A comparison study of moclobemide and doxepin in major depression with special reference to effects on sexual dysfunction

  title={A comparison study of moclobemide and doxepin in major depression with special reference to effects on sexual dysfunction},
  author={Michael Philipp and Ralph Kohnen and Otto Benkert},
  journal={International Clinical Psychopharmacology},
A double-blind parallel-group comparison study of moclobemide versus doxepin in 237 patients with major depression confirmed that moclobemide was equal in efficacy and better tolerated than doxepin. It was less sedating and caused fewer anticholinergic adverse events as measured by the UKU side-effect rating scale. Unexpectedly, moclobemide therapy more often than doxepin resulted in increased sexual desire. An exploratory analysis of UKU-measured symptoms of impaired sexual function prior to… Expand
Comparison of moclobemide with selective serotonin reuptake inhibitors (SSRIs) on sexual function in depressed adults
In patients for whom sexual function is important or sexual dysfunction is present, moclobemide should be considered a first line antidepressant. Expand
A double‐blind comparison of moclobemide and doxepin in depressed general practice patients
Improvement was negatively correlated with age; this was statistically significant in the total group as well as in the MOC group, with a nonsignificant trend in the same direction in the DOX group. Expand
The effects of moclobemide on sexual desire and function in healthy volunteers
In both men and women there were no differences between moclobemide and placebo on measures of sexual desire and function, however, men andWomen differed in the levels of reported interest and sexual performance. Expand
Incidence of sexual side effects in refractory depression during treatment with citalopram or paroxetine.
Open-ended questions are an insufficient tool to estimate sexual dysfunction, and premarketing clinical trials should therefore include basic explicit assessments, and the failure to find a correlation between treatment duration and sexual dysfunction adds to the notion that sexual side effects due to SSRIs do not abate over time. Expand
Effects of moclobemide on sexual performance and nocturnal erections in psychogenic erectile dysfunction
The hypothesis that the selective reversible MAO-A inhibitor moclobemide has a specific therapeutic effect on erectile dysfunction independent of its antidepressive properties is supported. Expand
Moclobemide: therapeutic use and clinical studies.
  • U. Bonnet
  • Psychology, Medicine
  • CNS drug reviews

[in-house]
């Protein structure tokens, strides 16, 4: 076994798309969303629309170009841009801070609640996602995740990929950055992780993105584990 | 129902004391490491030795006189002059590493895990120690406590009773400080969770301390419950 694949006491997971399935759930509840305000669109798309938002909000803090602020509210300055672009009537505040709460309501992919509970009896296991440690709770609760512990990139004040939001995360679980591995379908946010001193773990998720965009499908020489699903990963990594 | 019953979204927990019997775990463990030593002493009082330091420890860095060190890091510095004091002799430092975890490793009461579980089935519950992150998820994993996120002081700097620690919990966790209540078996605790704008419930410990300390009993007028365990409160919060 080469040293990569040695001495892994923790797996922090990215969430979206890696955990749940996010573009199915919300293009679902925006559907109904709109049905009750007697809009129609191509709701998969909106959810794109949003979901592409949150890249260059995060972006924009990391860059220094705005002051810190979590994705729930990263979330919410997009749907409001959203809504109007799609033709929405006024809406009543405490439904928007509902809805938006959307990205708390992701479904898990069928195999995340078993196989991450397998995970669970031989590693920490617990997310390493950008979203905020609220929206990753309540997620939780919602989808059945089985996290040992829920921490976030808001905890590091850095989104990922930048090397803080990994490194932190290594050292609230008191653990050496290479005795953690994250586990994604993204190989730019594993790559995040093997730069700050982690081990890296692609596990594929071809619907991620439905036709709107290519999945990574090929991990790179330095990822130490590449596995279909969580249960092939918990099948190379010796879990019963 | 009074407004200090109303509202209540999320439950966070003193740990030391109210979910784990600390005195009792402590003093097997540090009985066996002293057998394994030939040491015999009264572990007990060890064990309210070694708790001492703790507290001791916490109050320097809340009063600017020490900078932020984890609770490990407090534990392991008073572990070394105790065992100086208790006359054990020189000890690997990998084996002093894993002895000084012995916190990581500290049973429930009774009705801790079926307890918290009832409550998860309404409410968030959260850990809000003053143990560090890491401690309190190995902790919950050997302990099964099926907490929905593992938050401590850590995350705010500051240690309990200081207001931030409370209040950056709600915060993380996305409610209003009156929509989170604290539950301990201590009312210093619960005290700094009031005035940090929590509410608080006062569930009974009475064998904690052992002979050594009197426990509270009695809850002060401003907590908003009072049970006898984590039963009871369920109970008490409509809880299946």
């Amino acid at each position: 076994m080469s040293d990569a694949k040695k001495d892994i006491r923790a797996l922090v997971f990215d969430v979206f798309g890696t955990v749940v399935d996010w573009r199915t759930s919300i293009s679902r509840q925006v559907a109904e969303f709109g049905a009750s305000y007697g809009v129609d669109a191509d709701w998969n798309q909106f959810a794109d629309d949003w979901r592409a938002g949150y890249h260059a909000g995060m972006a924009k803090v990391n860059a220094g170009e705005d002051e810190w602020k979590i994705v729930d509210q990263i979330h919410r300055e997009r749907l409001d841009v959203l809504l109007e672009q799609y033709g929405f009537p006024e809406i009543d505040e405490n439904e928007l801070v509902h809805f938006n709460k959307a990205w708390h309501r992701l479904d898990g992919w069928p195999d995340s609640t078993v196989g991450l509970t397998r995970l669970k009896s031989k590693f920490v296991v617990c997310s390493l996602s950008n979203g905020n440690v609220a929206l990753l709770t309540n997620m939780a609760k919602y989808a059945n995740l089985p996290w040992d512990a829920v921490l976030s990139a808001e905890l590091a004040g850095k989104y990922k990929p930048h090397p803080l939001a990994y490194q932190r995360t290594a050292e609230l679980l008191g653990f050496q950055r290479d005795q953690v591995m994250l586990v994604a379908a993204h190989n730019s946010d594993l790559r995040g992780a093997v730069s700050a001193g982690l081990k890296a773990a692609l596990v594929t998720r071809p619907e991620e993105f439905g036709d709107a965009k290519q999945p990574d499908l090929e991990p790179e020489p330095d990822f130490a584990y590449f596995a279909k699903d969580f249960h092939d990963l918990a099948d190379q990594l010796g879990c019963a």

• 2003
Moclobemide is a reversible inhibitor of monoamine-oxidase-A (RIMA) and has been extensively evaluated in the treatment of a wide spectrum of depressive disorders and less extensively studied inExpand
Incidence of sexual dysfunction associated with antidepressant agents: a prospective multicenter study of 1022 outpatients. Spanish Working Group for the Study of Psychotropic-Related Sexual Dysfunction.
The incidence of sexual dysfunction with SSRIs and venlafaxine is high, ranging from 58% to 73%, as compared with serotonin-2 (5-HT2) blockers (nefazodone and mirtazapine), moclobemide, and amineptine. Expand
Assessment of sexual dysfunction in depressed patients and reporting attitudes in routine daily practice: Results of the postmarketing observational studies with moclobemide, a reversible MAO-A inhibitor.
The results of the observational studies with moclobemide do not provide evidence that moclOBemide induces or intensifies sexual dysfunction in depressed patients under routine daily treatment and demonstrate that the assessment of sexual function in the practice is clearly influenced by the reporting attitudes of patients and physicians. Expand
Sexual dysfunction and antidepressants.
  • J. Davidson
  • Psychology, Medicine
  • The Journal of clinical psychiatry
  • 1996
It is suggested that men and women, depressives and non-depressives, are both at risk for sexual side effects and availability of a simple, easy to use, analogue-type scale would facilitate research, and perhaps enhance the use of antidepressant drugs. Expand
Moclobemide versus fluoxetine for a major depressive episode
Doubling the low dosage in non-responders after 3 weeks resulted in a statistically significant improvement of CGI in the moclobemide group by comparison with the fluoxetine group at study end, suggesting that 600 mg moclopemide/day can still improve the patient's condition, while 40 mg fluoxettine/day does not. Expand